“This may be the pop-album I’ve had the highest expectations to, this spring. Which makes for an even bigger disappointment. (…) There is no direction in this product, nor in the production. Some synthpop, some middle of the road-pop. Weak or mediocre songs. In sum; a mediocre environment that doesn’t suit Morten Harket at all. Because he can be world’s greatest, when he just puts his mind to it!”

NTB interview

Picture by NTB/Scanpix

In a new interview with NTB, Morten talks about the process of choosing songs for the album:

“Ten songs aren’t much. But those are the ones that made it through our filters”, he says, referring to a team consisting of manager Harald Wiik, Erik Ljunggren and in part producer Steve Osborne. Especially Wiik and Ljunggren have what he calls “an entirely different taste in music”.

– But are you in control?

“I won’t let anything make it to the album that I can’t stand behind, I’m not compromising myself. I could have been more hands-on, but we’re a team”, he says, while admitting that his team’s views of what makes a good Morten Harket-song and his own views don’t always match up.

“a-ha would have benefitted from a larger degree of playful collaboration between the three of us. And that’s not been easy to accomplish on this album either. We’re all grown-up, busy people with obligations in life. The kids, your home life, bed times. Every day. You need to have a strong desire – strong enough to want to break free of your daily life in order to do it.”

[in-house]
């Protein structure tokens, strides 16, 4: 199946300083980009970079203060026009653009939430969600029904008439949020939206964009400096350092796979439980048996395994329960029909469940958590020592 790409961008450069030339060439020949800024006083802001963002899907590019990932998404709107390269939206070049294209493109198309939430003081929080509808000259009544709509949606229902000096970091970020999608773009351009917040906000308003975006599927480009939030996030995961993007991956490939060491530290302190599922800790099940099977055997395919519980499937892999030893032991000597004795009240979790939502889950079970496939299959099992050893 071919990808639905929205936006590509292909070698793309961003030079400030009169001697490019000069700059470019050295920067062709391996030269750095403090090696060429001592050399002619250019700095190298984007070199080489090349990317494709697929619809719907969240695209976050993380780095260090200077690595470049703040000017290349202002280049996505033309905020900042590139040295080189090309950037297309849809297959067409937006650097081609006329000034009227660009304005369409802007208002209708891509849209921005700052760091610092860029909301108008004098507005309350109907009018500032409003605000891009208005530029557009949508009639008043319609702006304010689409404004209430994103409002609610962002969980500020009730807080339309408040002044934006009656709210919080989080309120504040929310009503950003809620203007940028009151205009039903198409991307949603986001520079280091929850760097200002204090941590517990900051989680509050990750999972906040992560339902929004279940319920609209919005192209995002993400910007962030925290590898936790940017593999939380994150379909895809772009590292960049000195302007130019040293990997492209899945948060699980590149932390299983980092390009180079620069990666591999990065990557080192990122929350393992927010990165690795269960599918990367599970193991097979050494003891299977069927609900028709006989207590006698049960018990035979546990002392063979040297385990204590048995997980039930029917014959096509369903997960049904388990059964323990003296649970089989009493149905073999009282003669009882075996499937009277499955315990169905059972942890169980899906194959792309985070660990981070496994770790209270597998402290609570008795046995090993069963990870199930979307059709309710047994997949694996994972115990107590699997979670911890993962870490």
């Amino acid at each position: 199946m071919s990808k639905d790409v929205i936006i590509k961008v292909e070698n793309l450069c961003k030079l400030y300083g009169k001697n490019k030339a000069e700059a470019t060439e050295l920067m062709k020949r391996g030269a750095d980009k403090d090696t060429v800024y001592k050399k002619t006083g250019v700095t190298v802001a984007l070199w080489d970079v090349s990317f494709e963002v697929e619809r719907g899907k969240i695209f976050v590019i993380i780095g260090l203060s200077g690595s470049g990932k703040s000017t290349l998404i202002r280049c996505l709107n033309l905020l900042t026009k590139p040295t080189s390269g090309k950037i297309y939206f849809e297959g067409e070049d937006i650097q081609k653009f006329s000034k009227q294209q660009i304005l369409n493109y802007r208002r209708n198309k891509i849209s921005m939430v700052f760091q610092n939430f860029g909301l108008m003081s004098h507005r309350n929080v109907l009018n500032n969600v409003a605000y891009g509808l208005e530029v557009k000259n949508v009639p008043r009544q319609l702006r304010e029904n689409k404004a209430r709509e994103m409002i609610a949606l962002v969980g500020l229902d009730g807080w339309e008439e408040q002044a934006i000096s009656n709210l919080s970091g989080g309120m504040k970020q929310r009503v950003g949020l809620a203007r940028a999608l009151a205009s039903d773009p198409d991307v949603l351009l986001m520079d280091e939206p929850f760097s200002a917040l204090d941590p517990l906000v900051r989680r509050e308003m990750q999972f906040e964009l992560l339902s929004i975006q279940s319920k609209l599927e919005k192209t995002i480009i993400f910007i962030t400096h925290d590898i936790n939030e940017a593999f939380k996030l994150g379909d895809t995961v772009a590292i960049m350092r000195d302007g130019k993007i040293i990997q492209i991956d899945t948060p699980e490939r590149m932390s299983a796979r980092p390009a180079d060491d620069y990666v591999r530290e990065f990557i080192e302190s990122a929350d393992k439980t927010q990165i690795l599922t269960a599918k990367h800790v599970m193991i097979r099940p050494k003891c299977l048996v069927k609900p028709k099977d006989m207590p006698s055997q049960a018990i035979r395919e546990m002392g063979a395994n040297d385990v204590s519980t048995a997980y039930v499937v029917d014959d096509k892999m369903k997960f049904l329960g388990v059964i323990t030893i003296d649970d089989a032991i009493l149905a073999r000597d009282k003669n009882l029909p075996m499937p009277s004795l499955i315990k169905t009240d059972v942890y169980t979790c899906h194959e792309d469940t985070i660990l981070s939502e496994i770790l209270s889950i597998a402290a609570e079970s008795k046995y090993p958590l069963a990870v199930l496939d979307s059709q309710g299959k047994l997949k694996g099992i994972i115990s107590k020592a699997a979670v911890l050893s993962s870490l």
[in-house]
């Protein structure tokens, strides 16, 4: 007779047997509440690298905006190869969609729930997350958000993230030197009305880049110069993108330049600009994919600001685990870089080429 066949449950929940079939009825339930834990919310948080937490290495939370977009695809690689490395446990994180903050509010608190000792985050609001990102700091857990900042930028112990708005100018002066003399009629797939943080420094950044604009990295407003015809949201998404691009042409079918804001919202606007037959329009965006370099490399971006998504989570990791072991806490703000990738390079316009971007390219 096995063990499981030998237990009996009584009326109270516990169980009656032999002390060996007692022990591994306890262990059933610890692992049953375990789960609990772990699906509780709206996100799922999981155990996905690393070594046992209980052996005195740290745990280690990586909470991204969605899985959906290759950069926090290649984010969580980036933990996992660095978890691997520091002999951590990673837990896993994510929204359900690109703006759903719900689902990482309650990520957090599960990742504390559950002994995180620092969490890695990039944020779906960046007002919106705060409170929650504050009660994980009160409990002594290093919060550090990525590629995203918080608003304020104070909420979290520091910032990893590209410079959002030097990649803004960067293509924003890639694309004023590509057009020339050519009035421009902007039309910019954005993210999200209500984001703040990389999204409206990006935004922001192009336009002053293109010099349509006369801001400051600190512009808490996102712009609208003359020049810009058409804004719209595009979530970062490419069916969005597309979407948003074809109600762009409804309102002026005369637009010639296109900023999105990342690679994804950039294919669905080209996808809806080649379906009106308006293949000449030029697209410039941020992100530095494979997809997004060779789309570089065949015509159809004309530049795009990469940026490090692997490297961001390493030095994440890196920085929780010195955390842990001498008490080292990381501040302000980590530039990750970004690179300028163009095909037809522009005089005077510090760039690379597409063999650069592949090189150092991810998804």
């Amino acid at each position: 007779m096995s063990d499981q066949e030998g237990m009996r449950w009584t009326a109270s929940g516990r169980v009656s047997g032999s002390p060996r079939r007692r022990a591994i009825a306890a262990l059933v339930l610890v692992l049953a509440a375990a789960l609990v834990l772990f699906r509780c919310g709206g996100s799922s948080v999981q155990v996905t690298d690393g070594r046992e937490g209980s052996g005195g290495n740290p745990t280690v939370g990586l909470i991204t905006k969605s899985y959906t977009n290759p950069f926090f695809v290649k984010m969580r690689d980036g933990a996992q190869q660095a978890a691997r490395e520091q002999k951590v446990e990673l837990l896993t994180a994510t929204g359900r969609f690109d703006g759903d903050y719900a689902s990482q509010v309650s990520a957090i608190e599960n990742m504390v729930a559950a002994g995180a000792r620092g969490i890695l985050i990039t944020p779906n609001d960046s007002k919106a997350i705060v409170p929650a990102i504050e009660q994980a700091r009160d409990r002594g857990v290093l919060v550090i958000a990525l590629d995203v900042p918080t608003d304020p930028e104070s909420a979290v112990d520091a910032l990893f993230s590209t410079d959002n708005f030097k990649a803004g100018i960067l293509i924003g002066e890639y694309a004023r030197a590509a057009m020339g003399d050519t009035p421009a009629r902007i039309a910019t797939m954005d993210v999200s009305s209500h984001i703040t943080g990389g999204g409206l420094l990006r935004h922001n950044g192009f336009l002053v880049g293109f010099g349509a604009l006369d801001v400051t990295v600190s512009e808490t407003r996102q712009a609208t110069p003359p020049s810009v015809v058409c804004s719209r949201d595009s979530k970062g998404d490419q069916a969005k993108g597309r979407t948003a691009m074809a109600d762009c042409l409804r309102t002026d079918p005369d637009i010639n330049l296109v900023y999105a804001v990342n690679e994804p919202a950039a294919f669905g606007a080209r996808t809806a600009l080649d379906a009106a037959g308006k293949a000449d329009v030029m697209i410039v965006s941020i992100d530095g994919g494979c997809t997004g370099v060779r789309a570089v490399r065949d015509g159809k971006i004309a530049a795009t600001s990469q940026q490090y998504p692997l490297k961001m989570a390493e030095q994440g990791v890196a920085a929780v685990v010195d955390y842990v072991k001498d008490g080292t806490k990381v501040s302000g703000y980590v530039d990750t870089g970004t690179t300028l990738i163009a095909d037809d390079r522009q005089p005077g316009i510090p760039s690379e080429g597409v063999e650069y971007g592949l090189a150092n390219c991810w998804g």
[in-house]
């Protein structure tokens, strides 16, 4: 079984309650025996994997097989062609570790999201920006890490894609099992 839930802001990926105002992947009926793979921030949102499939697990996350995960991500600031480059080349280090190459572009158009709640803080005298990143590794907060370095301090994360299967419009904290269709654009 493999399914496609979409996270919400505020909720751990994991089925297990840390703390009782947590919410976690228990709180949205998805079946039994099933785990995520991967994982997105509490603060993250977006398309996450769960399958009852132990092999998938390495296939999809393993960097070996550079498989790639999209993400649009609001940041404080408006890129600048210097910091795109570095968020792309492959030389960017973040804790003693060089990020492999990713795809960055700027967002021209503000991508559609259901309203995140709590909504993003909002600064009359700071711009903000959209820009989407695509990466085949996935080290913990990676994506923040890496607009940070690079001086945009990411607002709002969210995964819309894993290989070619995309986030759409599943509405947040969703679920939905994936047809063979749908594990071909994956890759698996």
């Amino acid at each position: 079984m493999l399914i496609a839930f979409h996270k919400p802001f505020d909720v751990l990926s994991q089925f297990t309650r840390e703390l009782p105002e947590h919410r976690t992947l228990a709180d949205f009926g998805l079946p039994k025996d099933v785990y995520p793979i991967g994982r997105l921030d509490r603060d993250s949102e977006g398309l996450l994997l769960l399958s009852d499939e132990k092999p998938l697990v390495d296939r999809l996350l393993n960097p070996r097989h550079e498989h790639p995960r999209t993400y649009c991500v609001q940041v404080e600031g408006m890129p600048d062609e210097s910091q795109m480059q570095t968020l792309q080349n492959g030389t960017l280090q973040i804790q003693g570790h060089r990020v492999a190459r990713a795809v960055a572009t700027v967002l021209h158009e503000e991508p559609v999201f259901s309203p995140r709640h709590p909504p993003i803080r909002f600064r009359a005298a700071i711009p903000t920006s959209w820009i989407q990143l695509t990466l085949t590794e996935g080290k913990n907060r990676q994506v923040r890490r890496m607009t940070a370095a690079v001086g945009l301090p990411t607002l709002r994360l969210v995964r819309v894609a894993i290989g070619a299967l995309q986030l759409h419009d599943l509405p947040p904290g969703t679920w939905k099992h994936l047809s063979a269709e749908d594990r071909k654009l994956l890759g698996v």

Of the songs on the album, he describes “Quiet” and the title track “Out Of My Hands” as “classic, complete ‘me-songs’ “. He says the following about the latter song:

“There’s a lot of me in it. It’s a purely spiritual song, about where we come from and belong, and it makes quite a firm statement about the real nature of life – beyond the reality we experience.”

Morten interviewed in VG

Picture from VG

VG’s paper edition has a 2-page interview with Morten today. Here is a translation of some of it:

You’ve made a quick return as a solo artist, even though you could have been resting on your laurels. Why do you keep going?

Because I want to! There’s still a lot left to do, I’m not finished with what music can provide.

How has the time been, since the last a-ha concert?

There was a great period of relaxation in January and February [2011]. But in March I was at it again. I couldn’t wait any longer. If I was going to continue, it didn’t need any pondering. It was time to start planning. The machinery was still warm, the system was up and running. So I didn’t want to wait until I became slow and lazy.

Are you still in contact with Paul and Magne?